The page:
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Wednesday, March 27, 2013

Richard Bradford: California Murder Parole Violator Lived 32 Years Under Fake ID

     In 1970, 18-year-old Richard Bradford, a student at San Jose State College, belonged to a hold-up gang that robbed several grocery stores in the San Jose area. On November 2 of that year, during the hold-up of the Spartan Market, Bradford shot and killed Robert Burgess III. The following year a San Jose jury found Bradford guilt of first degree murder and first degree robbery. The judge sentenced the defendant to life in prison.

     In 1978, after serving seven years of his "life" sentence, the authorities released Richard Bradford on parole. While in prison, in anticipation of his early release, Bradford had acquired a birth certificate and Social Security card under the name James Edward Heard.

     Less than two years after he walked out of prison, Bradford skipped out of his parole supervision. He took up the identity of James Edward Heard and moved to Pasadena, California. The convicted armed robber and murderer got married, and became a prominent member of the community.

     By 2010, the parole violator, under his fake identity, owned a home and several other pieces of real estate. He operated the Eston Canyon Treatment Center, a Pasadena drug rehabilitation facility for wealthy addicts. No one in the community had any idea that Mr. Heard was a convicted murderer named Richard Bradford.

     A parole apprehension team, in 2010, began an investigation to find and arrest Bradford for breaking the terms of his murder parole. Investigators caught a break in 2011 when two sets of fingerprints under the names Richard Bradford and James Edward Heard were found to have come from the same person.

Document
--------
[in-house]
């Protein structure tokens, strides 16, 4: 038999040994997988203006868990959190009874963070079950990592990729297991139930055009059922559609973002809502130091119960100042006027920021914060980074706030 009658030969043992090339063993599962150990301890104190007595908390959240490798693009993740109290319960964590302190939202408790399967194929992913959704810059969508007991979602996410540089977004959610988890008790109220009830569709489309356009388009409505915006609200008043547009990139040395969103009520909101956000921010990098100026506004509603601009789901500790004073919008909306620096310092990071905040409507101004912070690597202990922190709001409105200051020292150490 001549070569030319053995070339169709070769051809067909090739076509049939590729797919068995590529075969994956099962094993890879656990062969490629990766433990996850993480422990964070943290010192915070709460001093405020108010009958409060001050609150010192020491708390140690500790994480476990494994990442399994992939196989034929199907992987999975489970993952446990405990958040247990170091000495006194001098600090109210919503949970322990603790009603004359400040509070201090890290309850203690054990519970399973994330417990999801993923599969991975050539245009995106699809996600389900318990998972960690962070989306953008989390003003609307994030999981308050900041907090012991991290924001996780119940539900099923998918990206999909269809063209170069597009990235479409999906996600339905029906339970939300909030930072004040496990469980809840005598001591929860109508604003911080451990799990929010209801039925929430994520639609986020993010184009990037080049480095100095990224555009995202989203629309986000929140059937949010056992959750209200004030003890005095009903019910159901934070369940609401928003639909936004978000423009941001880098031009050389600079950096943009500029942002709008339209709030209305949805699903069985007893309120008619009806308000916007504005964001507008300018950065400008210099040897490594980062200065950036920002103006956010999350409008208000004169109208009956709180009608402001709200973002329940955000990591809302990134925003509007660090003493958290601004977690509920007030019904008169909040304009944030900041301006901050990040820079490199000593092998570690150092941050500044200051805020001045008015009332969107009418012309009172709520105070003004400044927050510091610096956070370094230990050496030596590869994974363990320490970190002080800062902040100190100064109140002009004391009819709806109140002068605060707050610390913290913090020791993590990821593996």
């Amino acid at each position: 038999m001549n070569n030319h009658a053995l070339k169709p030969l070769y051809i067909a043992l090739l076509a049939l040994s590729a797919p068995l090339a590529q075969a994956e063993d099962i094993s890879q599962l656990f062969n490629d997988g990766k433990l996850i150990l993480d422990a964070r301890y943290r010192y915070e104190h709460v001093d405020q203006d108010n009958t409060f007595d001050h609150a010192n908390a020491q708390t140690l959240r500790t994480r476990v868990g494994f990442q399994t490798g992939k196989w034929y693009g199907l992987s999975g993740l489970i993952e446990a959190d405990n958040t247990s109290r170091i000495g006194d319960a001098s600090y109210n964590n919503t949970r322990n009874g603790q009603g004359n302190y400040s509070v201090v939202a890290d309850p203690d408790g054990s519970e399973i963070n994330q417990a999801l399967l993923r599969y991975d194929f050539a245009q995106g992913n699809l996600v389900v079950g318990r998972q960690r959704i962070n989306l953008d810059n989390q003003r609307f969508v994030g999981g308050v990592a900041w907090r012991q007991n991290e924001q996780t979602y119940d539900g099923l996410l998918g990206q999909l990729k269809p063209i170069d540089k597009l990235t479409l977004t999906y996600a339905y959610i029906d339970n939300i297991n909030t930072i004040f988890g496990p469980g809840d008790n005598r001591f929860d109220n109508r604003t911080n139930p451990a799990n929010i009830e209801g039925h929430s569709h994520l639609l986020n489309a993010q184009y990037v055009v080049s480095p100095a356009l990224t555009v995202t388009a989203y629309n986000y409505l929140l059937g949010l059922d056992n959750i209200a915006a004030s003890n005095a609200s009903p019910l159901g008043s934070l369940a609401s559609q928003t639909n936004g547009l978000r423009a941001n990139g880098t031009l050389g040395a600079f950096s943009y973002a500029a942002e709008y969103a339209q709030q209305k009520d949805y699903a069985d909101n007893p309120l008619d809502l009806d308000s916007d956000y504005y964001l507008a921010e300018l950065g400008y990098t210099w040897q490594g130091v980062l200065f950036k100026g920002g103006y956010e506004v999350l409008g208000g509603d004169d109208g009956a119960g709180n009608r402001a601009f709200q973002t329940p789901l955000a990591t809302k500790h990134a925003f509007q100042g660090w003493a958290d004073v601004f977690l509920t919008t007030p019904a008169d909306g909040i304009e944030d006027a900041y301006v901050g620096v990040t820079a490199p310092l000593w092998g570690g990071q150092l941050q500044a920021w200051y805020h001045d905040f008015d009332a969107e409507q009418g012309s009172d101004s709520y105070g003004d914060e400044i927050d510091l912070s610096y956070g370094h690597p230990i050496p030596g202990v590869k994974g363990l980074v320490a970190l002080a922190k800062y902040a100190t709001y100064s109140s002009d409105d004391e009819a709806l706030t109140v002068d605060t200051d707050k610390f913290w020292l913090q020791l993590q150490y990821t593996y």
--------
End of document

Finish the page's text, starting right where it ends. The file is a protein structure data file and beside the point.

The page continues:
In March 2013, police officers arrested Bradford at a Home Depot store in the town of Monrovia just east of Pasadena. When taken into custody, he was accompanied by his wife. (I don't know if she knew who he really was.) The 60-year-old parole violator is being held without bail at the Men's Central Jail in Los Angeles.

     While I see this case as a gross failure of the state's criminal justice system, prison bureaucrats will probably credit Bradford's successful life after his incarceration as evidence of how well California's corrections department rehabilitates its inmates. Because of Bradford's age, his status in the community, and the fact California's jails are overcrowded, Richard Bradford will probably not be sent back to prison.

     Given the seriousness of Bradford's original crime, I don't believe he should have been paroled in the first place. The question of what to do with him now is more difficult. Should he be rewarded for his crime-free life after his parole, or be punished with jail time for breaking his parole for 32 years? 

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